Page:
• Part Four: Global migration, everyday multiculturalism, and religious place-making

11. At Home in The Multicultural City: Islam and Religious Place-Making in Stuttgart, Germany, Petra Kuppinger (Professor of Anthropology, Monmouth College, USA)

12. Religion as ‘urban white noise’ – material practices of everyday religion at the ‘unquiet frontiers’ of the hyper-diverse city, Chris Baker (William Temple Professor of Religion and Public Life, University of Chester, UK and Director of Research for the William Temple Foundation)

13. Between wandering and staying put: Piety and urban mobility among young Somali women in multicultural London, Giulia Liberatore (Leverhulme Early Career Fellow at COMPAS and Junior Research Fellow at Linacre College, University of Oxford, UK)

14. Religion, Migration, and the ‘Worlding’ of Urban Daily Life: Local and Transnational Pentecostalism in Rio De Janeiro, Gerda Heck (Assistant Professor of Sociology and Migration and Refugee Studies, American University in Cairo, Egypt) and Stephan Lanz (Senior Lecturer, Europa-Universität Viadrina, Germany)


– “This volume opens up the world of urban religions, showing how they connect globalization and urbanization through everyday acts of place-making, co-operation and conviviality. Impressive in its geographical purview and inter-disciplinary ambition, this is an important collection and one that deserves to be read by all those interested in the state of our cities.” (Phil Hubbard, Professor of Urban Studies, King’s College London, UK)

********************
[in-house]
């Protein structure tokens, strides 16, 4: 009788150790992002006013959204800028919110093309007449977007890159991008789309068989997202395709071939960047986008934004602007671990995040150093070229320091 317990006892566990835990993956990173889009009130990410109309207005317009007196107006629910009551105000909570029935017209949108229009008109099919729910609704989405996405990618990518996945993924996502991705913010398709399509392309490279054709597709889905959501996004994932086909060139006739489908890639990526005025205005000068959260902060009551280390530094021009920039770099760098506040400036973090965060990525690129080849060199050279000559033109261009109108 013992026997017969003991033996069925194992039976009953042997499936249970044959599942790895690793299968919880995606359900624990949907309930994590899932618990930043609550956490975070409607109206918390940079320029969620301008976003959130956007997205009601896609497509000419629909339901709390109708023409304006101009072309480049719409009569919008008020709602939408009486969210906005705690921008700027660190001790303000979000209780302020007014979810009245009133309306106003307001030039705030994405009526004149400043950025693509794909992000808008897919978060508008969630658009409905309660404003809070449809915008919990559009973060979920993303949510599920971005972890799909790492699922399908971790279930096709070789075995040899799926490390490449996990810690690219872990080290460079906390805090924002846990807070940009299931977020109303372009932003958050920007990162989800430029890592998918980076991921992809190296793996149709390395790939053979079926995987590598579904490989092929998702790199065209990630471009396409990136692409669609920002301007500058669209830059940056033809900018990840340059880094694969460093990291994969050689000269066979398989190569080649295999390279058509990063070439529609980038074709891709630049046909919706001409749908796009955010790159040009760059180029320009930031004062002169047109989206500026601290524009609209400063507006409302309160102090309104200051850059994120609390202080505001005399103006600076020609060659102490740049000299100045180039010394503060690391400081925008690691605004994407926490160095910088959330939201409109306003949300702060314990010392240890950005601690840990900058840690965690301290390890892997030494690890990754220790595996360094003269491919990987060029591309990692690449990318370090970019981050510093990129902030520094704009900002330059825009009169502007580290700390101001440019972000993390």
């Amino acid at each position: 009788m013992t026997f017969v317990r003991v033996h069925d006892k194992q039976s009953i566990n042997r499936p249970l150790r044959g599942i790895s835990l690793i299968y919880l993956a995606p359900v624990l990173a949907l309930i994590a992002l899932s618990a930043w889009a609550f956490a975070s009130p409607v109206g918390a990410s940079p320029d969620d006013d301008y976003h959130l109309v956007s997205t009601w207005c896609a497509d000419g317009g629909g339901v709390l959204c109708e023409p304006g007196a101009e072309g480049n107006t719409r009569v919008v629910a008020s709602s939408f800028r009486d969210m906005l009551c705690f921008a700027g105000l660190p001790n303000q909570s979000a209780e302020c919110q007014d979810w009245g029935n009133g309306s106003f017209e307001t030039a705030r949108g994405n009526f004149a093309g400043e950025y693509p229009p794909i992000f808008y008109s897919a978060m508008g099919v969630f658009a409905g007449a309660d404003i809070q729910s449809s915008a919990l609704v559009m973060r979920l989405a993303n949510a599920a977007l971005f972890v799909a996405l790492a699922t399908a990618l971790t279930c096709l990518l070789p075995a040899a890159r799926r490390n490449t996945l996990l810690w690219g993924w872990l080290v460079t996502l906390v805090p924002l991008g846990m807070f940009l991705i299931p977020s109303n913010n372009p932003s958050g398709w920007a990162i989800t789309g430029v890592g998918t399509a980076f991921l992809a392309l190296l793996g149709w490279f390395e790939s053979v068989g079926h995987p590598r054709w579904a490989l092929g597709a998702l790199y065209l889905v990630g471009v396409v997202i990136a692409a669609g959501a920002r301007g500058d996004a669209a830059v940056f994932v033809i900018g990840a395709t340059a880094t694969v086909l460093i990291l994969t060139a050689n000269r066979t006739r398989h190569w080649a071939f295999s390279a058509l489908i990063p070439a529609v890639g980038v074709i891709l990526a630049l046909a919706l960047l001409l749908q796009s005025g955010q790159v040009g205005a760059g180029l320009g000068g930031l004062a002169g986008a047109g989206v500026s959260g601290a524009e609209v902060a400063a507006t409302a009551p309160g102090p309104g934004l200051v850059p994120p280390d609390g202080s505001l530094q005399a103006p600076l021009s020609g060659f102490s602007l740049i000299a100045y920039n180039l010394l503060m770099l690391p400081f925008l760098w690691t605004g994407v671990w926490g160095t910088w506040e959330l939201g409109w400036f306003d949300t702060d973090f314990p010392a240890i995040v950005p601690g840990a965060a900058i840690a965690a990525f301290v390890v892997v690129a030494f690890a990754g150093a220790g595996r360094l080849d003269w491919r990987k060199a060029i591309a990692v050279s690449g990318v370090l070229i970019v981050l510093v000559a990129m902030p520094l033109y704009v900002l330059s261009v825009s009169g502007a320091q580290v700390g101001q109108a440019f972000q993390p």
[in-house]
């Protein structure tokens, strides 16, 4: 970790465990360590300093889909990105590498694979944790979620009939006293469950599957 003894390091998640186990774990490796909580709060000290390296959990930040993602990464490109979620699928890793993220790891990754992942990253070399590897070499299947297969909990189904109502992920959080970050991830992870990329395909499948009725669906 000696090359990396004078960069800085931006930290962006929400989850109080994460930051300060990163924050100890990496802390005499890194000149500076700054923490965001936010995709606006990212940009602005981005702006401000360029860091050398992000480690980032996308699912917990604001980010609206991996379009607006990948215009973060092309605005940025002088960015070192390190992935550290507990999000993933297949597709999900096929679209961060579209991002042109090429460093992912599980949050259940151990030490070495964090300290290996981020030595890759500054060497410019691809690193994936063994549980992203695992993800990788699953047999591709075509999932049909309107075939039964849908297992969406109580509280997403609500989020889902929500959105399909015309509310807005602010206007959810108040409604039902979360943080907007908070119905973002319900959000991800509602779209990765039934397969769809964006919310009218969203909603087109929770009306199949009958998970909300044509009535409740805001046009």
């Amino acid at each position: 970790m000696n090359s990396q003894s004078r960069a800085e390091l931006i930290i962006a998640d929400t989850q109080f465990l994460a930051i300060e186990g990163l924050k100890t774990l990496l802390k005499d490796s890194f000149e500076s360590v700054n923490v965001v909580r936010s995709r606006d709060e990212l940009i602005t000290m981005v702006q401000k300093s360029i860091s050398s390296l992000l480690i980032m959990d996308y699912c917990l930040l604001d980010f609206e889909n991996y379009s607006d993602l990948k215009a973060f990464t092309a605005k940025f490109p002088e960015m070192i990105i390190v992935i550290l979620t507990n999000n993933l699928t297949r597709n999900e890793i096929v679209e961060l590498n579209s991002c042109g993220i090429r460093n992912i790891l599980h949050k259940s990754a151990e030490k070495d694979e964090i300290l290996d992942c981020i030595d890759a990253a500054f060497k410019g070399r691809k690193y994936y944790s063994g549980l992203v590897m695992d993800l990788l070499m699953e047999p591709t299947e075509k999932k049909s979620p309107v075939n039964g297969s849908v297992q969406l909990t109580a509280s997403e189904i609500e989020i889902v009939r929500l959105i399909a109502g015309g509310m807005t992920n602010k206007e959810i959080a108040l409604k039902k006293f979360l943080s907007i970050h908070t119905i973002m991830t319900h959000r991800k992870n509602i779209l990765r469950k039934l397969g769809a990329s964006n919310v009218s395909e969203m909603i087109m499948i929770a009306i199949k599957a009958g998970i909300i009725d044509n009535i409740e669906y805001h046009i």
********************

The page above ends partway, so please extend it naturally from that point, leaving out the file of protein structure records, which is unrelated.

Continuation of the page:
– “By taking on what makes a city truly religiously ‘global’ and what makes a global religion truly urban outside the west, on a variety of scales and in a variety of places, Garbin and Strhan’s edited volume successfully reframes our understanding of the urban religion-globalization nexus.” (Peggy Levitt, Luella LaMer Slaner Professor in Latin American Studies and Professor of Sociology, Wellesley College, USA and author of God Needs No Passport: Immigrants and the Changing American Religious Landscape (2007))

Source: Bloomsbury Publishing